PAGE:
To try and catch up and get back into a regular schedule, I have some very short reviews to share :)
Mary Poppins (Mary Poppins #1) by P.L Travers
Published December 1, 2013 by Harper Collins
Source: the publisher
Rating: 4 paws
From the blurb: When Jane and Michael Banks draw up an advertisement for a nanny, Mary Poppins arrives on a gust of the East Wind and slides up the banister, changing their lives forever. Mary Poppins is a most efficient and loveable character - strict but fair, full of surprises and, in spite of her airs and graces, a true fairy-tale creature with universal appeal.
Soon the Banks children are whisked off on the most exciting journeys they had ever had. But Mary Poppins has only promised to stay until the wind changes...
I have seen the Disney movie version of Marry Poppins many, many times since I was a kid and I adore it. Reading the book was like watching the movie, I had all of the scenes from the movie in my head, and even the stories that were not part of the film were enjoyable. Now that I’ve read about P.L Travers’ dislike of the film, it in no way lessens my love of the movie and I highly recommend the book, to kids, young adults, and adults.
Tape by Steven Camden
Published January 30, 2014 by Harper Collins
Source: the publisher
Rating: 3 paws
From the blurb: In 1993, Ryan records a diary on an old tape. He talks about his mother’s death, about his dreams, about his love for a new girl at school who doesn’t even know he exists.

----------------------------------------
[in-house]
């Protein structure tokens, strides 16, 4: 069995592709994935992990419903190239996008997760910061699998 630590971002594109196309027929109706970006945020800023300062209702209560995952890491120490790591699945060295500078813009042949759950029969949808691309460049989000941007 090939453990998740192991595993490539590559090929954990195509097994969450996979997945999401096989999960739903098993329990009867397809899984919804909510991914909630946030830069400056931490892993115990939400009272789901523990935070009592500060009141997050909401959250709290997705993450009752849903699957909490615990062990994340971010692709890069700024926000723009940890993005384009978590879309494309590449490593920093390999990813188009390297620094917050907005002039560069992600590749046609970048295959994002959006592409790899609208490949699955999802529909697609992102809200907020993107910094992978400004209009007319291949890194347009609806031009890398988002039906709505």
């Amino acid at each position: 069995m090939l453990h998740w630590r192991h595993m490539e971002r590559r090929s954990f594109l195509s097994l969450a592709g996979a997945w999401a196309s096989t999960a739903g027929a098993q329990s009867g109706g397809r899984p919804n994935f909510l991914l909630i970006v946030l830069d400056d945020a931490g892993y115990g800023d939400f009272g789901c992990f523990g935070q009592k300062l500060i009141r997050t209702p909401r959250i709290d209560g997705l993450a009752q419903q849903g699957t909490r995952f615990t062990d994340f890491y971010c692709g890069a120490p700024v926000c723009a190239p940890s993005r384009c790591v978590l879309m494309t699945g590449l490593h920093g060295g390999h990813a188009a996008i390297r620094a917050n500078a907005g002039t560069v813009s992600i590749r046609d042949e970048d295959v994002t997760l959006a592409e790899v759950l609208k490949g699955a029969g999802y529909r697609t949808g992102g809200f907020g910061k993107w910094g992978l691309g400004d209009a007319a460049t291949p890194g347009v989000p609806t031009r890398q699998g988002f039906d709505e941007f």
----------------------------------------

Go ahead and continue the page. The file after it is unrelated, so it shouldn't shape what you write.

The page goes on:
In 2013, Ameliah moves in with her grandmother after her parents die. There, she finds a tape in the spare room. A tape with a boy’s voice on it – a voice she can’t quite hear, but which seems to be speaking to her.
Ryan and Ameliah are connected by more than just a tape.
This is their story.
Tape by Steven Camden is set in England and covers two timelines. The first involves thirteen year old Ryan, he lives with his dad, stem-mum and step-brother, Nathan. The second is the story of Ameliah, also a teenager who now lives with her grandma after the death of her parents.
The concept of Tape is clever and it kept me guessing during the beginning of the book but it was then easy to figure out the connection between the two main characters. Ryan and his best mate Liam were funny and entertaining. Ameliah was cute and shy. I enjoyed seeing where each of their stories would take them and their perspectives were easy to switch between.
One thing that bothered me at first was the constant use of ‘mom’ in what was clearly an English book by an English author, but I googled it and there are areas of England that have always used 'mom'. So while it looks totally out of place I suppose this story was set in one of those areas.
Thank you to the wonderful people at Harper Collins for my review copies.